Furthermore, the suit alleges that after that session with the merchants, Chapman “expressed a desire in writing to have more meetings of this nature in the future, ‘so we can make sure we share information, strategies, and solutions.’”
On Nov. 21, 2013, Chapman’s attorney filed a motion to dismiss the case against her. It said, “Under the facts alleged in the complaint, the mere attendance of two City Commissioners at the subject meeting is not a violation of the Sunshine Law.”
It added that the complaint contained no allegation that Chapman discussed anything with Atwell during the meeting or that they “communicated with each other at all” during the gathering.
“Stated differently,” the motion continued, “if the two City Commissioners had exchanged pleasantries upon seeing each other at the subject meeting, this would not qualify as a discussion prohibited by the Sunshine Law.”
Furthermore, the motion said, “It is not a violation of the Sunshine Law for a City Commissioner to listen to the concerns of the constituency in the presence of another City Commissioner. As it relates to the subject meeting and the persons who arranged it, the present case raises serious constitutional issues concerning the public’s right of assembly, free speech and access to government officials.”
On Nov. 13, 2013, the City of Sarasota settled the case with Citizens for Sunshine, admitting that its failure to provide notice of the Oct. 10 meeting and to take minutes were violations of the Sunshine Law “because it was known to the City that two or more City Commissioners would be present” and that city leaders accepted the invitation “to build support for a subject that was reasonably foreseeable to come before the City Commission for future action.”
The city paid $17,679.05 in attorney’s fees and costs.
In an amended witness list filed on Aug. 12, 2015, Citizens for Sunshine attorney Mogensen named several people scheduled to testify about the discussions at the Oct. 10, 2013 meeting at Tsunami. Among them are Pat Westerhouse, vice president of Casto, which developed the Market Centre complex in downtown Sarasota that includes Whole Foods (Casto continues to lease and manage the property); Sarasota Police Capt. Pat Robinson; City Manager Barwin; and Deputy City Manager Brown.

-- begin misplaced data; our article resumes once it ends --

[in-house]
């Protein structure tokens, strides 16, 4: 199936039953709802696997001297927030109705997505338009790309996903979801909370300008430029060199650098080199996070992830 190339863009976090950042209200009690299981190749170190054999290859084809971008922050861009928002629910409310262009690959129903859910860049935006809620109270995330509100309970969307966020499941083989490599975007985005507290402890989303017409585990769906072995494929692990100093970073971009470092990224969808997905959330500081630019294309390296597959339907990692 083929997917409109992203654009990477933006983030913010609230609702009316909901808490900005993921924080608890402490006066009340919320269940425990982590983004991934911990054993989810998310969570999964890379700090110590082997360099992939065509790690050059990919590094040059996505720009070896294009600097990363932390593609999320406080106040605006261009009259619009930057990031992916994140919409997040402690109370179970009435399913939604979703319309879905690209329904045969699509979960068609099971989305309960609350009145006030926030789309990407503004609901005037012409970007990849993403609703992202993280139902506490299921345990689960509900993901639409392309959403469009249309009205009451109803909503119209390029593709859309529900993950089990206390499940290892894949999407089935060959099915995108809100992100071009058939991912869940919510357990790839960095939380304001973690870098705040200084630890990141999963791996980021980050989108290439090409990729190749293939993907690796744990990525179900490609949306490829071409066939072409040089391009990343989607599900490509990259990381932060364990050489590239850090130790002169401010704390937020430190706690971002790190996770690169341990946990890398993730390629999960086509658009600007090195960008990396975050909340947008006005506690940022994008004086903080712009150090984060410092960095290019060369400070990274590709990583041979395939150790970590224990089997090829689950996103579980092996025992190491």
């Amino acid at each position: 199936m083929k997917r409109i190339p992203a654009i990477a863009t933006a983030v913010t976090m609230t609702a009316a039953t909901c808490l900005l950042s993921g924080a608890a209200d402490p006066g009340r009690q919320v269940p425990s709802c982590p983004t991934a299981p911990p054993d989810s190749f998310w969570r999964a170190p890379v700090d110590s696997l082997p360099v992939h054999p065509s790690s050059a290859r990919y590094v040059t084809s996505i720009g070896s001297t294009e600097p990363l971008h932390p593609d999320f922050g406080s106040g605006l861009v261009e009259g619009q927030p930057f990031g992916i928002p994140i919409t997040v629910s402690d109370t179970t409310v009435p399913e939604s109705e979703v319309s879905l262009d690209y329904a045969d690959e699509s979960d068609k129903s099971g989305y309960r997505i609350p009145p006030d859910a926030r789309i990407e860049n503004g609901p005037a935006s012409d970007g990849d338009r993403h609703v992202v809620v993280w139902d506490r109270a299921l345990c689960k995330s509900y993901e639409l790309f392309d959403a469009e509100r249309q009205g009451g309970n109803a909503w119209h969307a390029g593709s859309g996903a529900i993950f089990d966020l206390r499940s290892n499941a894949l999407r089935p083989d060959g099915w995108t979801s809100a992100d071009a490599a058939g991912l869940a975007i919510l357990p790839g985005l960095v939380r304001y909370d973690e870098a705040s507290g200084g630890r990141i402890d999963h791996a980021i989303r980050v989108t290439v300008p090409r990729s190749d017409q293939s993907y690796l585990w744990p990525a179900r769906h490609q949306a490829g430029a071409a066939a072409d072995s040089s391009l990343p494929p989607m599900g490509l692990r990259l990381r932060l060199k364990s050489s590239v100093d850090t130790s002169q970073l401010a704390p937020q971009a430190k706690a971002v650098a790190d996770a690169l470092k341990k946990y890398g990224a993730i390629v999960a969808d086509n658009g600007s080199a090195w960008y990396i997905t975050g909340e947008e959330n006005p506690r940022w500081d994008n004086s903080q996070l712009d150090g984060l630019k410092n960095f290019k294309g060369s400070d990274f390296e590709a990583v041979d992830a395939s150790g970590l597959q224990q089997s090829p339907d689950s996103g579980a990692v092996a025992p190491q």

Another witness on the list is Valerie Guillory of Sarasota, who operates the nonprofit organization Trinity Without Borders on a 4-acre parcel off U.S. 301 near Gillespie Park. The legal document Mogensen filed says Guillory “[w]ill testify that she requested her attorney to send a trespass warning notice to Susan Chapman after it was discovered that Ms. Chapman was hiding on property where Ms. Guillory was providing services to the homeless, taking photographs without permission.”
Yet another witness listed is former County Commissioner Joe Barbetta. The document says he “[w]ill rebut any suggestion that the site location of a homeless shelter was selected prior to receipt of Dr. Marbut’s report, which was not received until late November 2013, after [the Citizens for Sunshine lawsuit] was filed.”
Marbut is the consultant on homelessness issues hired by the city and county in 2013 to assist with addressing the community’s problems. Marbut’s top sites for a shelter, listed in a draft report he released on Nov. 20, 2013 and finalized on Nov. 29, 2013, all were in the city limits. Subsequently, city commissioners have refused to support the establishment of a facility on any parcel within the city limits.